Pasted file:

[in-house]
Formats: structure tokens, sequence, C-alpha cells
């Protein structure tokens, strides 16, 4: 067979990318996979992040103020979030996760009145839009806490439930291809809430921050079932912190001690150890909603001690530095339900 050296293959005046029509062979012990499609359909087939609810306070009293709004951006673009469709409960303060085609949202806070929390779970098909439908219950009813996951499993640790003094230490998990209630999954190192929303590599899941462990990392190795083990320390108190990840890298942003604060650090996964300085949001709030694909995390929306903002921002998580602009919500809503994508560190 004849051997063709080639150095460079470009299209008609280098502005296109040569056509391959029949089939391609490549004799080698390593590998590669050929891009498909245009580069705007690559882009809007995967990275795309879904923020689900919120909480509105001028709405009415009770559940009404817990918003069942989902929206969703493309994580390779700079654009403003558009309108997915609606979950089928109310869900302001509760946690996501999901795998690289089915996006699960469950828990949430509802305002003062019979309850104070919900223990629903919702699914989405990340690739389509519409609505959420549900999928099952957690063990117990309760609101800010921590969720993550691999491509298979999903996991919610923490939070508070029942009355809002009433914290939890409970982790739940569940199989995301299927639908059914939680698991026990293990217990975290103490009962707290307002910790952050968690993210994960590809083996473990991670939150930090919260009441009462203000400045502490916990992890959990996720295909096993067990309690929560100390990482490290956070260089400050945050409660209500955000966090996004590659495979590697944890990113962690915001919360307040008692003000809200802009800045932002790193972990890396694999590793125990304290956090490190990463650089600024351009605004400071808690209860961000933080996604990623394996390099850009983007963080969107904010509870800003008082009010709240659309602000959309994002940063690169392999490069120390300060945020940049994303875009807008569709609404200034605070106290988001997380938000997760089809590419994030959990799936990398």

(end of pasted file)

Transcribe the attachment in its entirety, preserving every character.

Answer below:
[in-house]
Formats: structure tokens, sequence, C-alpha cells
């Protein structure tokens, strides 16, 4: 067979990318996979992040103020979030996760009145839009806490439930291809809430921050079932912190001690150890909603001690530095339900 050296293959005046029509062979012990499609359909087939609810306070009293709004951006673009469709409960303060085609949202806070929390779970098909439908219950009813996951499993640790003094230490998990209630999954190192929303590599899941462990990392190795083990320390108190990840890298942003604060650090996964300085949001709030694909995390929306903002921002998580602009919500809503994508560190 004849051997063709080639150095460079470009299209008609280098502005296109040569056509391959029949089939391609490549004799080698390593590998590669050929891009498909245009580069705007690559882009809007995967990275795309879904923020689900919120909480509105001028709405009415009770559940009404817990918003069942989902929206969703493309994580390779700079654009403003558009309108997915609606979950089928109310869900302001509760946690996501999901795998690289089915996006699960469950828990949430509802305002003062019979309850104070919900223990629903919702699914989405990340690739389509519409609505959420549900999928099952957690063990117990309760609101800010921590969720993550691999491509298979999903996991919610923490939070508070029942009355809002009433914290939890409970982790739940569940199989995301299927639908059914939680698991026990293990217990975290103490009962707290307002910790952050968690993210994960590809083996473990991670939150930090919260009441009462203000400045502490916990992890959990996720295909096993067990309690929560100390990482490290956070260089400050945050409660209500955000966090996004590659495979590697944890990113962690915001919360307040008692003000809200802009800045932002790193972990890396694999590793125990304290956090490190990463650089600024351009605004400071808690209860961000933080996604990623394996390099850009983007963080969107904010509870800003008082009010709240659309602000959309994002940063690169392999490069120390300060945020940049994303875009807008569709609404200034605070106290988001997380938000997760089809590419994030959990799936990398």